O'Reilly: Yeah. In their latest report, Vince, I'd love to get your thoughts on this, they said they wanted to double sales by 2020. My eyebrows popped at that, Mark here is not buying it. I mean, maybe they can sell to a bunch of men? Is this possible? They want to double sales by opening stores and stuff ...
Shen: Yeah, but keeping in mind what you guys said in terms of the market being really crowded, I will not deny that, especially in the athleisure segment, within, we'll call it sporting apparel overall, definitely getting very crowded. I understand that. But, Lululemon's footprint is still quite small, 350 stores. And mostly concentrated in the U.S., at that. You mentioned men's growth as being a big driver for them, but also international growth is a big driver for them. So, I think that's very ambitious on their part. But at the same time, there's also some longer-term trends in terms of demographics that are benefiting them as well.
Morgan Stanley, again, had this report talking about sporting retail, about the fact that in North America, for example, high school sports participation is up from 25% to 35% over the past 35 years, especially with girls, which benefits Lululemon. Participation doubled from 17% to 32% over the same period. Then, keep in mind the fact that U.S. professional sports leagues, their studies say that interest in their product, their sports, is very much tied to the fact that the consumers participated when they were younger. That doubles up as it goes through time.
Latin America, super low penetration. Does that benefit an Under Armour more so? Probably, because the premium prices aren't going to work as well in some of these emerging markets. But, overall, I think that, with China, for example, another big growth area for both of these companies, and the fact that the government there is actually pushing its citizens into healthier lifestyles, to be active, because they basically want a next generation of highly competitive athletes to participate--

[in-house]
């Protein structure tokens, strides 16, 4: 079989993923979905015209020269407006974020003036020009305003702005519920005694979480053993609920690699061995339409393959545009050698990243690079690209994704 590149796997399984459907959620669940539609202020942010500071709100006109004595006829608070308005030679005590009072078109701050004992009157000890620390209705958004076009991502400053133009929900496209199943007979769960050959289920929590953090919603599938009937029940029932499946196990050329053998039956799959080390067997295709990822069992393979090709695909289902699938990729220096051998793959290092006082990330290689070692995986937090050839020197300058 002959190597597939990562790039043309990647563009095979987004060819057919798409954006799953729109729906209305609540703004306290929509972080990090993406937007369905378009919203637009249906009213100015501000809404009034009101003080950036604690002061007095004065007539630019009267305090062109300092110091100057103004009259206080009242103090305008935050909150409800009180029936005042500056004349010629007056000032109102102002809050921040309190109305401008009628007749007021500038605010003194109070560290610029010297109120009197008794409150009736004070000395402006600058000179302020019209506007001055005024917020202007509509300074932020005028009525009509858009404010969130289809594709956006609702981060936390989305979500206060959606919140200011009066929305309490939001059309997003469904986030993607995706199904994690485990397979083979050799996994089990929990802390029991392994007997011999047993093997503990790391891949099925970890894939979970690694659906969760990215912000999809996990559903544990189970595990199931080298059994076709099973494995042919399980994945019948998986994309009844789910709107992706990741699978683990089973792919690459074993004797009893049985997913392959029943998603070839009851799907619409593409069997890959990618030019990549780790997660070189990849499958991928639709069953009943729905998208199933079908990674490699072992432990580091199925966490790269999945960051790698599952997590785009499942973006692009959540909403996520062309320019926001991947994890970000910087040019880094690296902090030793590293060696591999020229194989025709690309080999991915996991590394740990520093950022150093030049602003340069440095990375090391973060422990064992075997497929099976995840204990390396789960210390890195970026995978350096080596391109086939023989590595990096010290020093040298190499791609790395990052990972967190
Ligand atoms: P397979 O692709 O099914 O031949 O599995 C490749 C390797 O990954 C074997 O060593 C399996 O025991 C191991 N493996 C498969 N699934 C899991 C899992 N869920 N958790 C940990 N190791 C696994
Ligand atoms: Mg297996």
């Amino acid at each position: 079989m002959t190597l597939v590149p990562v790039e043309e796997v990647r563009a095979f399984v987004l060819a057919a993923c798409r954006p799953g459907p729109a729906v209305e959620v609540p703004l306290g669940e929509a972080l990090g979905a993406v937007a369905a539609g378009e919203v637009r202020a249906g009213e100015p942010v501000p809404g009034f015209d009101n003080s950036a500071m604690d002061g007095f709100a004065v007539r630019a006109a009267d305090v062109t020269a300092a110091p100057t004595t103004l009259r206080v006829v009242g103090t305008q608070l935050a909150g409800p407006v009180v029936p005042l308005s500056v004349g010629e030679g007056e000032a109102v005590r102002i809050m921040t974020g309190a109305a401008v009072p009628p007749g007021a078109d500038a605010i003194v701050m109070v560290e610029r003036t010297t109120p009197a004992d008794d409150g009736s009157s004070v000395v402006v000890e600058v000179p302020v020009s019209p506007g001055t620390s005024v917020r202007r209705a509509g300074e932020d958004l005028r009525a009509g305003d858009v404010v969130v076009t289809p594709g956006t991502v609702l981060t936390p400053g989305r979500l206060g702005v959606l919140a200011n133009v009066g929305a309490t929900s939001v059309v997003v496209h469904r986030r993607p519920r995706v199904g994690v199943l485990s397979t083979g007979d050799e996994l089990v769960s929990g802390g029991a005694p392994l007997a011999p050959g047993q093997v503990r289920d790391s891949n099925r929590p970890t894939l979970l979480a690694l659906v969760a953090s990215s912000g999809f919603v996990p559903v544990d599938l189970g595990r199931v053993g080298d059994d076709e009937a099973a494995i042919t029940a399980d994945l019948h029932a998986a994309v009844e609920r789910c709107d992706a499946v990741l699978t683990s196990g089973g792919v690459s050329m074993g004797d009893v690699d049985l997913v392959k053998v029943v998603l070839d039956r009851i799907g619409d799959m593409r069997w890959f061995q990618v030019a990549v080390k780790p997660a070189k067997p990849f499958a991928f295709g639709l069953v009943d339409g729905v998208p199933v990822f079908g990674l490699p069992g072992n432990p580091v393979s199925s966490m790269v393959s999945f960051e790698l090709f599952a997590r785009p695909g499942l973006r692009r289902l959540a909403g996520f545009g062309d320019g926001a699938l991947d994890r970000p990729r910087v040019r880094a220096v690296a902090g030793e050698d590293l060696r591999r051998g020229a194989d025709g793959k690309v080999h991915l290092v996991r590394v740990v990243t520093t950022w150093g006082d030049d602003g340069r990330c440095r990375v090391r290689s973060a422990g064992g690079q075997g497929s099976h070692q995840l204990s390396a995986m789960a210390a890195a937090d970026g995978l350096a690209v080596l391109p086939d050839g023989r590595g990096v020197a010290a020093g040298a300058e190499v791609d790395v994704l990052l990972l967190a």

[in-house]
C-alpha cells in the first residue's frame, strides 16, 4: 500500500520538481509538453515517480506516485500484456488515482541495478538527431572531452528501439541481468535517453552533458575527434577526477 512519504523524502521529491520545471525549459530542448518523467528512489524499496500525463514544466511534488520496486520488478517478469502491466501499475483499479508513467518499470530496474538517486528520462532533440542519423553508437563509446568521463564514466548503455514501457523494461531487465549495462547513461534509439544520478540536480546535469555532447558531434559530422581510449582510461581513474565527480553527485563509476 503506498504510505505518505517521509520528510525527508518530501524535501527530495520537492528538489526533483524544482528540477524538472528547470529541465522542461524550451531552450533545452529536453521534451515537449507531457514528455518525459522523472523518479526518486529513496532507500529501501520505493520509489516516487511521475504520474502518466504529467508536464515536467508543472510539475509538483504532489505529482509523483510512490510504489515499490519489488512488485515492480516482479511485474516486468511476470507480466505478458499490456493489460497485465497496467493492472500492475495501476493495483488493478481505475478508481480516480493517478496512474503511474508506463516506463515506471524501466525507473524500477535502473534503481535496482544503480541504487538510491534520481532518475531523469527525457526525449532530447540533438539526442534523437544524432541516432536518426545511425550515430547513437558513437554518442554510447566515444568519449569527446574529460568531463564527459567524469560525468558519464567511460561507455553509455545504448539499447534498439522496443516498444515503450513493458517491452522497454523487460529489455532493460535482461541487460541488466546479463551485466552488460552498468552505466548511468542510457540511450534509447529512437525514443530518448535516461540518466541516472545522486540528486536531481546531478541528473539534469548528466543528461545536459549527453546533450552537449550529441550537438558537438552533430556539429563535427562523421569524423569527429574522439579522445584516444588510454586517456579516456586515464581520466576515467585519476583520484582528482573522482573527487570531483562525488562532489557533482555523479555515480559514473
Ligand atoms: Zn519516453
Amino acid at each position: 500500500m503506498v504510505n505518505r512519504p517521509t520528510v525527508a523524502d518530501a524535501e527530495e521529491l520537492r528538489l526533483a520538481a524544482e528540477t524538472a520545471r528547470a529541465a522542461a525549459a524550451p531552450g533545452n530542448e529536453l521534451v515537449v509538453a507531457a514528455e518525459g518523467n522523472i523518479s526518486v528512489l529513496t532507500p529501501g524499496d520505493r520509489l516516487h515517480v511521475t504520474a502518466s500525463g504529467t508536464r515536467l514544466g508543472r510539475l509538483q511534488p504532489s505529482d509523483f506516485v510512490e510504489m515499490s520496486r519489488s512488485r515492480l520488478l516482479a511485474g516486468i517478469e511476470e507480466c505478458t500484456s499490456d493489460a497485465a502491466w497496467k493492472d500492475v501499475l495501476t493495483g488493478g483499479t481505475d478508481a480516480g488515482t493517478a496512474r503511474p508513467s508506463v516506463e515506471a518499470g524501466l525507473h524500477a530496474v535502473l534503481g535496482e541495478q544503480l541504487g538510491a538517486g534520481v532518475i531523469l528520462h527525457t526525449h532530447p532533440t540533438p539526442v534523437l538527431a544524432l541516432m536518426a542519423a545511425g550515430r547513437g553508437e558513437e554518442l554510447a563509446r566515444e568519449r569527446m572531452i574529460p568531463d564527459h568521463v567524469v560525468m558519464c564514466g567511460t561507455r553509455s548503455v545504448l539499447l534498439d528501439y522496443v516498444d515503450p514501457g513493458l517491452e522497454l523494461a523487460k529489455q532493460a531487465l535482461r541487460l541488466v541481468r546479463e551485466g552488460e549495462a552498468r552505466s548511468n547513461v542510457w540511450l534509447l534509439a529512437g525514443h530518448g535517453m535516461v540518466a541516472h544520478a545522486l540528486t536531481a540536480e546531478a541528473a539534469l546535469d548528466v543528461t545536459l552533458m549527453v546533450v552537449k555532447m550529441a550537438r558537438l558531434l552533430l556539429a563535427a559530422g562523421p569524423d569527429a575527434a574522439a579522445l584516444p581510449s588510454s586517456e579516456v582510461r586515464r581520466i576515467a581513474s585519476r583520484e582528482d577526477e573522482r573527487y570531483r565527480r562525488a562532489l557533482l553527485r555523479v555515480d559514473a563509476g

O'Reilly: Are they actually telling them to work out?
Shen: They're very much pushing them.
O'Reilly: That's scary. (laughs) Big Brother is telling you to work out. (laughs)
Shen: I don't think that's the worst thing in the world.
Shen: So, that's a nice push to have. Basically, think about basketball. The number of people who play basketball in China is absurd per day, it's hundreds of millions. So, when you have a market that size, I see the competition, of course, just being the fact that the market is so strong that people want to get into this business.
O'Reilly: Cool. Alright. Mark, thank you for joining us, we'll have to have you back.
Reeth: Yeah, I knocked it out of the park. You guys should definitely have me back.
O'Reilly: And he's so humble, ladies and gentlemen. (laughs)
Reeth: I was happy to be here. Thank you guys.
O'Reilly: If you're a loyal listener and have questions or comments, we would love to hear from you, just email us at IndustryFocus@Fool.com. Again, that's IndustryFocus@Fool.com. As always, people on the program may have interests in the stocks they talk about, and The Motley Fool may have formal recommendations for or against those stocks, so don't buy or sell anything based solely on what you hear on this program. For Vincent Shen and Mark Reeth, I am Sean O'Reilly. Thanks for listening and Fool on!